A decent proposal. Part 1

marry me marry me

A decent proposal Part 1

As  gay marriage is finally legal, Matt Newbury explores the promises and pitfalls of popping the question

There’s only one thing worse than having your wedding proposal rejected and that’s being publically humiliated in devastating fashion at the same time. And it doesn’t get much worse than being turned down in front of all your closest friends at the bottom of the Grand Canyon…

One ambitious romantic came up with an elaborate and expensive plan to propose at the bottom of this magnificent canyon – one of the Seven Natural Wonders of the World. He’d arranged for the friends to already be down there and then organised a Grand Canyon helicopter flight for him and his unsuspecting boyfriend as part of a Las Vegas holiday.

When the helicopter landed in the valley, he got down on one knee in front of his startled partner and the well-wishers got ready to jump out from behind the nearest cactus and shout “surprise!” However, instead of his partner accepting the offer and declaring everlasting love as the tears rolled down his face, he just looked completely mortified and flatly declined the offer of marriage.

So upset was the guy who had planned the detailed scenario, he jumped back in the helicopter and left his devastated boyfriend and the rest of the party stranded in one of the largest holes on earth. Once back in Vegas he had the heart-breaking task of cancelling the wedding arrangements he had made for that evening as well. If you were looking for a definition of “epic fail” then this very well could be it.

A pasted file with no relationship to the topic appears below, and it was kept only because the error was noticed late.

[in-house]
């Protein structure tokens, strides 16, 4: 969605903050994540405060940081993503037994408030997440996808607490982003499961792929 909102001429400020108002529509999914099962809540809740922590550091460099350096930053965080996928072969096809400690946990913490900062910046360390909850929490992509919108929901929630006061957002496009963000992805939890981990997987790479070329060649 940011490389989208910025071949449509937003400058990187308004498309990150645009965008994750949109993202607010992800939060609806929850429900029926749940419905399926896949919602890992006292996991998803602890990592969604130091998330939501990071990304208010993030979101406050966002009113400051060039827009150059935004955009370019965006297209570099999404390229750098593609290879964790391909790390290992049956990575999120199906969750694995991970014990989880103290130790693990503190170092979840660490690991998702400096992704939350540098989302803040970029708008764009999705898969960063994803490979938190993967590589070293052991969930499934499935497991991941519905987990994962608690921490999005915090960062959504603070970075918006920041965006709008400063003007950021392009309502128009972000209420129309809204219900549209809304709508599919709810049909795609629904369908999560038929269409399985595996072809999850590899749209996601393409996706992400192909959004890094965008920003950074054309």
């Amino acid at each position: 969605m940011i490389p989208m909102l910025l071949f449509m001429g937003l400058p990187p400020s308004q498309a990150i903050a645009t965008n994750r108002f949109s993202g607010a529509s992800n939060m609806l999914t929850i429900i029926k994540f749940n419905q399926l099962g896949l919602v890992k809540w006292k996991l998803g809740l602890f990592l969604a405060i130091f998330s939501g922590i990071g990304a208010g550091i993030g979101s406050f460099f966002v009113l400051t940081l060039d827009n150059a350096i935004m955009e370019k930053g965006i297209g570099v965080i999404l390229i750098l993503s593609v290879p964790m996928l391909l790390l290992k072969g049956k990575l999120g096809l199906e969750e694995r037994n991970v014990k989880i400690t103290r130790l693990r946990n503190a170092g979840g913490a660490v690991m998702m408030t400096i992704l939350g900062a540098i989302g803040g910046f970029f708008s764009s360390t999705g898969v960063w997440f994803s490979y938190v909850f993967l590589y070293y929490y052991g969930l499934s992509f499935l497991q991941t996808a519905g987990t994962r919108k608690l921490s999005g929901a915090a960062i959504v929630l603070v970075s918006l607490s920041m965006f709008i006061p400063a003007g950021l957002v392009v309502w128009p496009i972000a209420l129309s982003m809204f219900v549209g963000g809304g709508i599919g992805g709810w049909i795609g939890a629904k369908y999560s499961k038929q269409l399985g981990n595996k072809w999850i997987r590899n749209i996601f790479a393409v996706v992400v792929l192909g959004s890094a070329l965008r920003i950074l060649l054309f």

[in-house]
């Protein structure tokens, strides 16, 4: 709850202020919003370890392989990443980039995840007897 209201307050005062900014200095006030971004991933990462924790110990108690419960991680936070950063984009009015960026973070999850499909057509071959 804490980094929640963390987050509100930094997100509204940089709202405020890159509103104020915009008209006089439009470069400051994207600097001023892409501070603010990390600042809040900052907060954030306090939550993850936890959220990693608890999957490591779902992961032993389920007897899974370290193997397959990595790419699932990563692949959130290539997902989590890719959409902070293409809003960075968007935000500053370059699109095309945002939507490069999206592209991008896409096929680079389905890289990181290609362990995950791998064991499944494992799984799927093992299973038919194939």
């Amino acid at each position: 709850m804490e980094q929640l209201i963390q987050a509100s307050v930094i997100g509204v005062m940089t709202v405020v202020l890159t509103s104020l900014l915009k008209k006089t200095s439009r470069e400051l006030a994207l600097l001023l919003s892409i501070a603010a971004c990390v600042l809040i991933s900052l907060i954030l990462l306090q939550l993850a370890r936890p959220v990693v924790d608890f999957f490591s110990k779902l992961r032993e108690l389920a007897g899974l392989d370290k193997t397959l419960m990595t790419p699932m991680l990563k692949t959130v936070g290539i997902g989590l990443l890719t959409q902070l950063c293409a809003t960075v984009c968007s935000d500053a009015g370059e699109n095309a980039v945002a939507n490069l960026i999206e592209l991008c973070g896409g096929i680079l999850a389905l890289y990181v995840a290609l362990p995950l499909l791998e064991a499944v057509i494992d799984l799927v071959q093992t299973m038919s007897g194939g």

There are several valuable lessons that can be taken away from this wretched tale, especially if you are toying with the idea of proposing to your boyfriend or girlfriend anytime in the near future. The most obvious thing to be sure about before you ask someone to marry you is that they are likely to say “yes”. Surely marriage should have been something you have talked about if you are in a committed and balanced same-sex relationship, so, while a proposal might be a surprise, it shouldn’t come completely out of the blue.

A perfect example is the very first couple to get engaged under the Government’s new gay marriage act minutes after the legislation had been approved. The couple were taking place in a vigil outside Parliament when the good news reached them and Ed Fordham spontaneously dropped down on one knee in front of Russell Eagling, his partner of 15 years. Ed said the proposal wasn’t planned as a stunt, but the nearby choir singing an Erasure track couldn’t have been better planned.

Although Russell says the proposal was a complete surprise, it wasn’t as if the couple wouldn’t have talked about prospect of marriage – they were after all taking part in a vigil campaigning for its legalisation. Still by saying “yes” the couple now have a place in history, even having their good news mentioned in the House of Commons and a congratulations tweeted by Nick Clegg to his 120,000 Twitter followers.

While there was nothing wrong with the location of the Grand Canyon proposal (millions of people have got engaged in iconic